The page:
Torcello is where it (*) all began, when people fleeing from the barbarian invaders found some mud flats that they deemed better than the fate that would have befallen them if they had been taken by those barbarians. (Phew, I haven’t written such a long sentence for ages.)
(*) it being Venice
Here is the destination as seen from Burano.
I bought a combined ticket to gain access to Santa Maria Assunta and Santa Fosca, and the campanile which has finally reopened after about 5 years of restoration. Do yourself a favour and visit Jeff Cotton’s site for descriptions of the two churches: santamariassunta (No photos are allowed inside these ancient places of worship.)
As you walk along the side of Santa Maria Assunta, heading towards the campanile, look up and notice these massive stone shutters on the side windows. How in the world did they ever open and shut them?
Here is where you’ll begin the ascent of the campanile. There is a combination of steps and ramps for the climb. I don’t recall the ramp being quite so steep, 5 or 6 years ago!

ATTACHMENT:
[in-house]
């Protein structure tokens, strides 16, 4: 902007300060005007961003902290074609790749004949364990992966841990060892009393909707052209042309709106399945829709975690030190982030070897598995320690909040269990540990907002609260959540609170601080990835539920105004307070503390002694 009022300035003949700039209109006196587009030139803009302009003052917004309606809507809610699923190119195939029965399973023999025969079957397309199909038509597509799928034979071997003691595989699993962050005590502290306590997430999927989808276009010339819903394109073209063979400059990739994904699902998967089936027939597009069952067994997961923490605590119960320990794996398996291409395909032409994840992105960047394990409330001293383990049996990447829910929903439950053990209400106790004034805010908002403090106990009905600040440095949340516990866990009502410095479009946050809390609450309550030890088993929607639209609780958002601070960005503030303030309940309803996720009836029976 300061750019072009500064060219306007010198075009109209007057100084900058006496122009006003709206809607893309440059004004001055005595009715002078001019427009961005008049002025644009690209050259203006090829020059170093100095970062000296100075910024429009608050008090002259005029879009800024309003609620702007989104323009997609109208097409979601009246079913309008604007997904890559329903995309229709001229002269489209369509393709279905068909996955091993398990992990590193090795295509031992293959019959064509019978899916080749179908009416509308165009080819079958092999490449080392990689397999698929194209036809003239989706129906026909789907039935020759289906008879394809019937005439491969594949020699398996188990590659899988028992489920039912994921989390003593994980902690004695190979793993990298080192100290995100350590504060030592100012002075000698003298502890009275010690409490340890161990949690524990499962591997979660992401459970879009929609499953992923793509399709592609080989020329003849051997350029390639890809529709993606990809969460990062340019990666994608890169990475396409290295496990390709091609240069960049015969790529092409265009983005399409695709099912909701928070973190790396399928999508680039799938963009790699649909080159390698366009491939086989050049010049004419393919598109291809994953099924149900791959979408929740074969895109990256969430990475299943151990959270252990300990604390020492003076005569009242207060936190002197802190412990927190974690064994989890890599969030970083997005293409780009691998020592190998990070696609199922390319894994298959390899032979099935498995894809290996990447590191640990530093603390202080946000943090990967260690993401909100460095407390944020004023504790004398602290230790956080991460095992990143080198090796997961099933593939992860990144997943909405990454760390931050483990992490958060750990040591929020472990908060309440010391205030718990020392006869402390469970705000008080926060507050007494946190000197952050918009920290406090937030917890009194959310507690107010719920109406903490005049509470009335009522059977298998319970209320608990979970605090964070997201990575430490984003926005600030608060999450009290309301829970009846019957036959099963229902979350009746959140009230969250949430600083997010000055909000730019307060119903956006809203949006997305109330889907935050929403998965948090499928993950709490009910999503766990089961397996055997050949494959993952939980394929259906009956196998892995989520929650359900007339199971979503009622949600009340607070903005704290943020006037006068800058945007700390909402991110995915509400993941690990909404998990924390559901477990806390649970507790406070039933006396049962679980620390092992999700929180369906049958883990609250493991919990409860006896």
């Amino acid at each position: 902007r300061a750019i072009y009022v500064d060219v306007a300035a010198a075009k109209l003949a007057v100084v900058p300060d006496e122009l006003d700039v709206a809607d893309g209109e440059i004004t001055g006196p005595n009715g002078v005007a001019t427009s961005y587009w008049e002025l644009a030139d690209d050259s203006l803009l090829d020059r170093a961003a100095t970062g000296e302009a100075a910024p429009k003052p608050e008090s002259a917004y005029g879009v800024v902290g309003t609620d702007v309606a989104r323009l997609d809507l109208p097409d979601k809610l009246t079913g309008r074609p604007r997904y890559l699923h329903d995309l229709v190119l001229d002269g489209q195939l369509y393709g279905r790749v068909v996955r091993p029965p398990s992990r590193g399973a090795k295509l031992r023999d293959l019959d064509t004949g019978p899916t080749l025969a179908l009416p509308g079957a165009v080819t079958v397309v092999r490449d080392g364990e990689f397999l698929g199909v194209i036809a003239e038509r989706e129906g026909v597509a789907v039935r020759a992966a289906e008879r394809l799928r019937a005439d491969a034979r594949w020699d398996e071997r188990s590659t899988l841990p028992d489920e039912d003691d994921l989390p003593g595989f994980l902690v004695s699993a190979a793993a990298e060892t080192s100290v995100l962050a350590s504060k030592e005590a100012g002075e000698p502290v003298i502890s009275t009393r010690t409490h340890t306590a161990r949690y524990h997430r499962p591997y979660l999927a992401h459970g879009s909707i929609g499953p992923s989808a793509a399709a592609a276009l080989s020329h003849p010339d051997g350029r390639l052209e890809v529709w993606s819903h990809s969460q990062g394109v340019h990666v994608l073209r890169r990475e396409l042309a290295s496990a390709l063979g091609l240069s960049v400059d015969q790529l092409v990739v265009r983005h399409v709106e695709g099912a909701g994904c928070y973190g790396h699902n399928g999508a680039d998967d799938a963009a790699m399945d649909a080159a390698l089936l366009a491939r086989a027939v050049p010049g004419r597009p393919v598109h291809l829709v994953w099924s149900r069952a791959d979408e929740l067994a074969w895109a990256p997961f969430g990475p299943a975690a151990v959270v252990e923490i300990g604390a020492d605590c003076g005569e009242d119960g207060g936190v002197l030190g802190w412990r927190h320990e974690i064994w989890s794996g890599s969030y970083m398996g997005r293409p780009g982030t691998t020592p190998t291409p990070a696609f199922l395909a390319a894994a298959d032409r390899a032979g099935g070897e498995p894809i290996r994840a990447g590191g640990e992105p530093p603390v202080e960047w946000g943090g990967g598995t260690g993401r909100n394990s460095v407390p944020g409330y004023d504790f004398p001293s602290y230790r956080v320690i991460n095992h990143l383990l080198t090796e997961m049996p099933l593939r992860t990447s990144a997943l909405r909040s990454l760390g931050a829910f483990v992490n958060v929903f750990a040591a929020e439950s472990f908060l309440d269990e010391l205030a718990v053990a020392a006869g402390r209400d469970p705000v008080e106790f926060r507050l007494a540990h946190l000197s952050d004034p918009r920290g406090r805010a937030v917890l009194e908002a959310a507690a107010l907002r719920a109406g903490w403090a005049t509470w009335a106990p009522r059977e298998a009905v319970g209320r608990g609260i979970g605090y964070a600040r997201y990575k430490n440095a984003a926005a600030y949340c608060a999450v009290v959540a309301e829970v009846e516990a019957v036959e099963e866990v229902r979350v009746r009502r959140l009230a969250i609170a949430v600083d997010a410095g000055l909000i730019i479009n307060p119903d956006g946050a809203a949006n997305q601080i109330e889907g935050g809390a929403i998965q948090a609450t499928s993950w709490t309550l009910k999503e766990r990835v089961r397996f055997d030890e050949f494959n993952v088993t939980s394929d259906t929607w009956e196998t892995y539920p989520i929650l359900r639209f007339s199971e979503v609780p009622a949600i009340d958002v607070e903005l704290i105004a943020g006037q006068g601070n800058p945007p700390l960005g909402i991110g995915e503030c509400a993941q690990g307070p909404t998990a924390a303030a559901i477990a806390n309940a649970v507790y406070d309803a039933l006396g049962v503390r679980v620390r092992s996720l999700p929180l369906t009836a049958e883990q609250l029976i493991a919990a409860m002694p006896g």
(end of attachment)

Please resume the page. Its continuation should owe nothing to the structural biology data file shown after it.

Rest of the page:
It’s a tad difficult to show in a two-dimensional photo, but if you look straight up before you hit the first step, this is where you’re heading, up and up.
At the top, you’ll be rewarded with views such as these.
This fellow, seen far in the distance, piqued my attention, and I noticed there was a path behind the campanile which leads along a tranquil canal. I’ll show you a bit of that in the another post.
Part of the restoration involved maintenance of the old reinforcing rods that go from side to side in the campanile, and installation of new stainless steel ones. They should keep this bell tower standing for a few more centuries.
Here’s what is attached to the external ends of these rods.
Unfortunately (or maybe fortunately), I descended the campanile before the bells rang their merry chimes at noon.
Imagine getting these up to the top of the tower in the good old days of yore.
At the end of the day, a door is closed at the foot of the incline to the top of the tower. I hope they never lose the key to this lock. And, I’m not sure of the strength of that little padlock!